• 112 people who contracted COVID-19 after being admitted to hospital.

The abbreviated release did not provide the number of COVID-19 admissions and discharges. 

Nova Scotia Health labs completed 3,711 tests on Saturday and 696 new cases have been reported.

There are 447 cases in the central health zone, 108 in the eastern zone, 105 in the western zone and 36 in the northern zone.

Less than than 10 per cent of Nova Scotians are unvaccinated, according to provincial statistics.

As of Friday’s update, unvaccinated Nova Scotians were about four times more likely to be hospitalized due to COVID-19 than someone with two doses of vaccine. That is based on average hospitalizations since the province started releasing the daily hospitalizations by vaccine status on Jan. 4.

Summary offence tickets

Halifax Regional Police issued 11 summary offence tickets Sunday for violations of health regulations.

Police responded to reports of a party at a Bayers Road residence shortly before 1 a.m. Sunday.

Tickets were issued to 11 occupants for failing to comply with provisions of the Health Protection Act. 

The tickets carry a fine of $2,422.

Atlantic Canada case numbers

  • Newfoundland and Labrador reported one death and 384 new cases Sunday. There are 5,503 active cases and 12 hospitalizations. 
  • Prince Edward Island reported five hospitalizations Saturday. There were 309 new cases and 222 recoveries in Saturday’s report.
  • New Brunswick reported four more deaths and 115 hospitalizations Sunday. The province has 5,265 active cases.

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UK’s Johnson plans to scrap COVID-19 self-isolation law – The Telegraph



The United Kingdom is drawing up plans under which people will not be legally bound to self-isolate after catching COVID-19, The Telegraph reported on Sunday.

Prime Minister Boris Johnson wants to permanently revoke emergency coronavirus laws as Britain’s COVID-19 cases continue to fall, the report said, adding official guidance would remain but would not result in fines or legal punishment if ignored.

The plans will be worked up over the coming weeks, with an announcement expected as early as the spring, the report said.

Last week, Health Secretary Sajid Javid said COVID-19 self-isolation in England will be cut to five days from seven if someone tests negative twice.

Johnson is also set to lift Plan B COVID-19 restrictions, introduced last month to slow the spread of the Omicron variant, according to an earlier Telegraph report.


(Reporting by Maria Ponnezhath in Bengaluru; Editing by Daniel Wallis)

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'Choose increased antibodies over brand': Moderna appointments still being cancelled in London, Ont. area – CTV News London



Doctors and pharmacists continue to advocate for people to get the first available mRNA vaccine for their COVID-19 booster dose.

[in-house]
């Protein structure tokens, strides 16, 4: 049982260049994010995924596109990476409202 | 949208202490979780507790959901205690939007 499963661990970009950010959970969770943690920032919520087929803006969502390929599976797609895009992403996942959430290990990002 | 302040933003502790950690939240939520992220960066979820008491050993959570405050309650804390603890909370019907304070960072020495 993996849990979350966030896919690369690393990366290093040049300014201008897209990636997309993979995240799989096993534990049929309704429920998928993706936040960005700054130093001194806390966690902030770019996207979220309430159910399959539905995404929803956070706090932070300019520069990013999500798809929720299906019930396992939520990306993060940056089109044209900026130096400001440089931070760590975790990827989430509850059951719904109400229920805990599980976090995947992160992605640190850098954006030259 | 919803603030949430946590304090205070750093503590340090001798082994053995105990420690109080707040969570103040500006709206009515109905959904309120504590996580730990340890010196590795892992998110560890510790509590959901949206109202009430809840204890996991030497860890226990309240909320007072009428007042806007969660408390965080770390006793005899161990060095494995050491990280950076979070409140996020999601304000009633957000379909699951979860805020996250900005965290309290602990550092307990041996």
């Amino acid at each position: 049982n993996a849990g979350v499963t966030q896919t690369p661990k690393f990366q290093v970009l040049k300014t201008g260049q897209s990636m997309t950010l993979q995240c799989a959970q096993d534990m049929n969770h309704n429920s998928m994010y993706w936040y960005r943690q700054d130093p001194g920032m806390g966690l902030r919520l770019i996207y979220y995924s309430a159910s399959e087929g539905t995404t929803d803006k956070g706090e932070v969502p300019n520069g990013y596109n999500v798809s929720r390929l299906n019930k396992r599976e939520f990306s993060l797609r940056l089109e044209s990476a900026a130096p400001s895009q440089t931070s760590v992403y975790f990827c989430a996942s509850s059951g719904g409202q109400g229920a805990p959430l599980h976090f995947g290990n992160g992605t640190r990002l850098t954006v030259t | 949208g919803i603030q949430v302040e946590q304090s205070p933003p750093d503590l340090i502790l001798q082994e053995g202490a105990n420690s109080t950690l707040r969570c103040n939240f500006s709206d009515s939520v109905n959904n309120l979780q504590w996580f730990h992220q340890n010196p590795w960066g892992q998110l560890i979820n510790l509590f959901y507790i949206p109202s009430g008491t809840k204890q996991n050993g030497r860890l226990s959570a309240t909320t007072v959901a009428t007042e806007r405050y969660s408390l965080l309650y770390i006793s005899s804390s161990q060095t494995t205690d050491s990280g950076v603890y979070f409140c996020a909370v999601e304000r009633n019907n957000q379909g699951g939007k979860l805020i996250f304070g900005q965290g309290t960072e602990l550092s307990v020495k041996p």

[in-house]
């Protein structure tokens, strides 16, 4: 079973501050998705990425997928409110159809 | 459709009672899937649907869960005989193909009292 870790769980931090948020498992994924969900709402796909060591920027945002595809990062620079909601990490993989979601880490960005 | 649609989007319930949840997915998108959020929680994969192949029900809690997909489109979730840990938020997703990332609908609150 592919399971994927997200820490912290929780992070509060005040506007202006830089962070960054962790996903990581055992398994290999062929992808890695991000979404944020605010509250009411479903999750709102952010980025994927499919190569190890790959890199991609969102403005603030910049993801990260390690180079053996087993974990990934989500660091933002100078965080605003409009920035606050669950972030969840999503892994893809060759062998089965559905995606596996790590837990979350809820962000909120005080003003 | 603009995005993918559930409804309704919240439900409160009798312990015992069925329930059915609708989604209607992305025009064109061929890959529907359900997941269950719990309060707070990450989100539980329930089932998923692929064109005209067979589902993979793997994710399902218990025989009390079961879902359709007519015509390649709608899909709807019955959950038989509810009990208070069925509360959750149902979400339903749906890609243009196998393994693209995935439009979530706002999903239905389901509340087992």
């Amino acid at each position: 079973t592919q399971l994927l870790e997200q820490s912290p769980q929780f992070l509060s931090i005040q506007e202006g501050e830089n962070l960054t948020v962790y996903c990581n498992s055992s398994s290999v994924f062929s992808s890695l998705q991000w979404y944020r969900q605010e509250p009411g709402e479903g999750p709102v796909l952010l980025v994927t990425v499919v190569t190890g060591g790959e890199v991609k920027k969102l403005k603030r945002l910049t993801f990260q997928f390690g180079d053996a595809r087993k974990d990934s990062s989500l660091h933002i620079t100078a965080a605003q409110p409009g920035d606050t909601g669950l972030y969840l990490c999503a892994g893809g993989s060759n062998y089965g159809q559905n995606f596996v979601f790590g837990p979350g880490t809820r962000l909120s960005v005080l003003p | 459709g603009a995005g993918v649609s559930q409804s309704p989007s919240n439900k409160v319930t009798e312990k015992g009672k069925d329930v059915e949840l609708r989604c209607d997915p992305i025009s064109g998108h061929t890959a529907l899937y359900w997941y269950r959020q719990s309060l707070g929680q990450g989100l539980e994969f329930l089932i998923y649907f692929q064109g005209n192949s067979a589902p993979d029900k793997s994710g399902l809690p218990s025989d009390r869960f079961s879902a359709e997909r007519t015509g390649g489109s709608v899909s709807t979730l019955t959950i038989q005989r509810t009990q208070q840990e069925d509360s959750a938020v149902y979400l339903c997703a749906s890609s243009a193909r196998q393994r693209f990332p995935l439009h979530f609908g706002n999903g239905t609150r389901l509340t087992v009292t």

“We have had some feedback that appointments are being canceled because people are holding out for Pfizer,” says Dr. Joyce Lock, the medical officer of health for Southwestern Public Health (SWPH).

“I strongly strongly urge everyone, particularly those over the age of 50, to choose increased antibodies over brand,” she added.

Lock made those statements during her weekly briefing on Jan 12.

“Our immunity following our original two doses is decreasing over time,” says Lock. “Our bodies don’t care what brand they receive. They follow the science, not the manufacturer. Studies show that immunity shoots back up after the booster and it doesn’t matter which brand.”

This week, First Ave. Pharmacy in St. Thomas, Ont. took to Facebook saying it had openings due to people refusing Moderna as a booster dose.“We send out a mass email saying that there’s a shortage of Pfizer and we might have to offer them Moderna and some people would cancel their appointment online or they would call us and cancel their appointments,” says Minh Nguyen, pharmacist at First Ave. Pharmacy. “Both Moderna and Pfizer are mRNA vaccines and equally effective at preventing severe illness from COVID. So I would say get whatever mRNA vaccine you can.”

Sunday, the Metrolinx Go-VAXX bus returned to London, Ont. It was stationed in the parking lot at the new East Lions Community Centre on Brydges St.

They had some appointments booked, but we were even taking walk-ins with Pfizer being administered.

“I’ve had Pfizer for my first two shots and that’s what I preferred,” says Michael Sean MacVoy, a truck driver getting his booster. “At this point, I didn’t care.”

Diane Crozman was in the same scenario, getting Pfizer a third time. “It doesn’t really make a difference to me,” she said. “They said the Moderna is going to work the same, but Pfizer that’s good because I’ve already got the other two Pfizer.”

Justin Seaward showed up for a walk-in booster, minutes after his wife went home from her booked appointment.

“I’ve had Pfizer, Moderna, then Pfizer now,” says Seaward. “It didn’t really make a difference much to me. I just wanted to be Vaxxed so I can feel safer for my family.”The Middlesex-London Paramedic Service (MLPS) had administered 2,194 doses of vaccine over the past six days since starting pop-up clinics in Middlesex County.

The percentage of people upset that Moderna was being administered is very low.

“It has happened a few times at the front door, but very rare,” says Miranda Bothwell, acting superintendent for special operations with MLPS.

They will be back on the road, continuing their pop-up clinic tour Monday in Lucan, Ont.